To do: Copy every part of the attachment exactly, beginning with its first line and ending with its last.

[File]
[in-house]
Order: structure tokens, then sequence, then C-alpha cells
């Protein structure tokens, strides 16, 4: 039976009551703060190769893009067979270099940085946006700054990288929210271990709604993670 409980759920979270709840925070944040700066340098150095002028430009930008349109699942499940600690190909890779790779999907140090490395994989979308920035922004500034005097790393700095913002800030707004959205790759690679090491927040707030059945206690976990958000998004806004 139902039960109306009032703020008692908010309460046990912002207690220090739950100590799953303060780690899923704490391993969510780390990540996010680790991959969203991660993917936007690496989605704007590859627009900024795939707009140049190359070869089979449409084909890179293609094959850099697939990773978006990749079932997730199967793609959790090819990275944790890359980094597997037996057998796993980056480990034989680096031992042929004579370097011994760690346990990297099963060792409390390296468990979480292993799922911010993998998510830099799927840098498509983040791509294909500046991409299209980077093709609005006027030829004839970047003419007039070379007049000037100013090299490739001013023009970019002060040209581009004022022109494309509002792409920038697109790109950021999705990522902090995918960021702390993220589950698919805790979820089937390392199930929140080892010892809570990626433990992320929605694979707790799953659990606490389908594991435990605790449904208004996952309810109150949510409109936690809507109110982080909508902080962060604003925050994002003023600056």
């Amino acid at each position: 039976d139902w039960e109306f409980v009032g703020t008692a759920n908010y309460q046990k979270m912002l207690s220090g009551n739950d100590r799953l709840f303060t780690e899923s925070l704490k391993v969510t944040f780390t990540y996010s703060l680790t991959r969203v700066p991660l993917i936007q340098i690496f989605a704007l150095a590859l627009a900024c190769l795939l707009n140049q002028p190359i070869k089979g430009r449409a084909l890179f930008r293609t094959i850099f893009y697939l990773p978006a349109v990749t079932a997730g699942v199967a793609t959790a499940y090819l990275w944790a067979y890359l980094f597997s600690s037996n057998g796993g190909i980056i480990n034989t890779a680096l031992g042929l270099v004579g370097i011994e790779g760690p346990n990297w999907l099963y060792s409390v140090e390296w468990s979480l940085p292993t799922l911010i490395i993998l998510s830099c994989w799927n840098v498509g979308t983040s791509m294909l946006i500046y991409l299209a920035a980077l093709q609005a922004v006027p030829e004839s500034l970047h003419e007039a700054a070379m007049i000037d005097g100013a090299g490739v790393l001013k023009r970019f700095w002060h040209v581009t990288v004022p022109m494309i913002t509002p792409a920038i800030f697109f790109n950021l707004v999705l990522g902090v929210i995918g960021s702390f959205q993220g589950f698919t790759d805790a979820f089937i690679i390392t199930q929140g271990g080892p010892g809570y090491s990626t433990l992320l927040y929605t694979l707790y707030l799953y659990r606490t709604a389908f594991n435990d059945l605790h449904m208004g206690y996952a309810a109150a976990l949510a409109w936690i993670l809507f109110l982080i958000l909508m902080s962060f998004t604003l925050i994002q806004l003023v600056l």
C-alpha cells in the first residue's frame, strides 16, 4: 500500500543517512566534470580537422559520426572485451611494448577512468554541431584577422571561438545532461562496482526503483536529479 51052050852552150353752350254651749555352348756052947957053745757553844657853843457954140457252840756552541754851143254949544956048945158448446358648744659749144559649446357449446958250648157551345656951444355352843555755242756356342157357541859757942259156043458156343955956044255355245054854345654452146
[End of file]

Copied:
[in-house]
Order: structure tokens, then sequence, then C-alpha cells
């Protein structure tokens, strides 16, 4: 039976009551703060190769893009067979270099940085946006700054990288929210271990709604993670 409980759920979270709840925070944040700066340098150095002028430009930008349109699942499940600690190909890779790779999907140090490395994989979308920035922004500034005097790393700095913002800030707004959205790759690679090491927040707030059945206690976990958000998004806004 139902039960109306009032703020008692908010309460046990912002207690220090739950100590799953303060780690899923704490391993969510780390990540996010680790991959969203991660993917936007690496989605704007590859627009900024795939707009140049190359070869089979449409084909890179293609094959850099697939990773978006990749079932997730199967793609959790090819990275944790890359980094597997037996057998796993980056480990034989680096031992042929004579370097011994760690346990990297099963060792409390390296468990979480292993799922911010993998998510830099799927840098498509983040791509294909500046991409299209980077093709609005006027030829004839970047003419007039070379007049000037100013090299490739001013023009970019002060040209581009004022022109494309509002792409920038697109790109950021999705990522902090995918960021702390993220589950698919805790979820089937390392199930929140080892010892809570990626433990992320929605694979707790799953659990606490389908594991435990605790449904208004996952309810109150949510409109936690809507109110982080909508902080962060604003925050994002003023600056």
């Amino acid at each position: 039976d139902w039960e109306f409980v009032g703020t008692a759920n908010y309460q046990k979270m912002l207690s220090g009551n739950d100590r799953l709840f303060t780690e899923s925070l704490k391993v969510t944040f780390t990540y996010s703060l680790t991959r969203v700066p991660l993917i936007q340098i690496f989605a704007l150095a590859l627009a900024c190769l795939l707009n140049q002028p190359i070869k089979g430009r449409a084909l890179f930008r293609t094959i850099f893009y697939l990773p978006a349109v990749t079932a997730g699942v199967a793609t959790a499940y090819l990275w944790a067979y890359l980094f597997s600690s037996n057998g796993g190909i980056i480990n034989t890779a680096l031992g042929l270099v004579g370097i011994e790779g760690p346990n990297w999907l099963y060792s409390v140090e390296w468990s979480l940085p292993t799922l911010i490395i993998l998510s830099c994989w799927n840098v498509g979308t983040s791509m294909l946006i500046y991409l299209a920035a980077l093709q609005a922004v006027p030829e004839s500034l970047h003419e007039a700054a070379m007049i000037d005097g100013a090299g490739v790393l001013k023009r970019f700095w002060h040209v581009t990288v004022p022109m494309i913002t509002p792409a920038i800030f697109f790109n950021l707004v999705l990522g902090v929210i995918g960021s702390f959205q993220g589950f698919t790759d805790a979820f089937i690679i390392t199930q929140g271990g080892p010892g809570y090491s990626t433990l992320l927040y929605t694979l707790y707030l799953y659990r606490t709604a389908f594991n435990d059945l605790h449904m208004g206690y996952a309810a109150a976990l949510a409109w936690i993670l809507f109110l982080i958000l909508m902080s962060f998004t604003l925050i994002q806004l003023v600056l």
C-alpha cells in the first residue's frame, strides 16, 4: 500500500543517512566534470580537422559520426572485451611494448577512468554541431584577422571561438545532461562496482526503483536529479 51052050852552150353752350254651749555352348756052947957053745757553844657853843457954140457252840756552541754851143254949544956048945158448446358648744659749144559649446357449446958250648157551345656951444355352843555755242756356342157357541859757942259156043458156343955956044255355245054854345654452146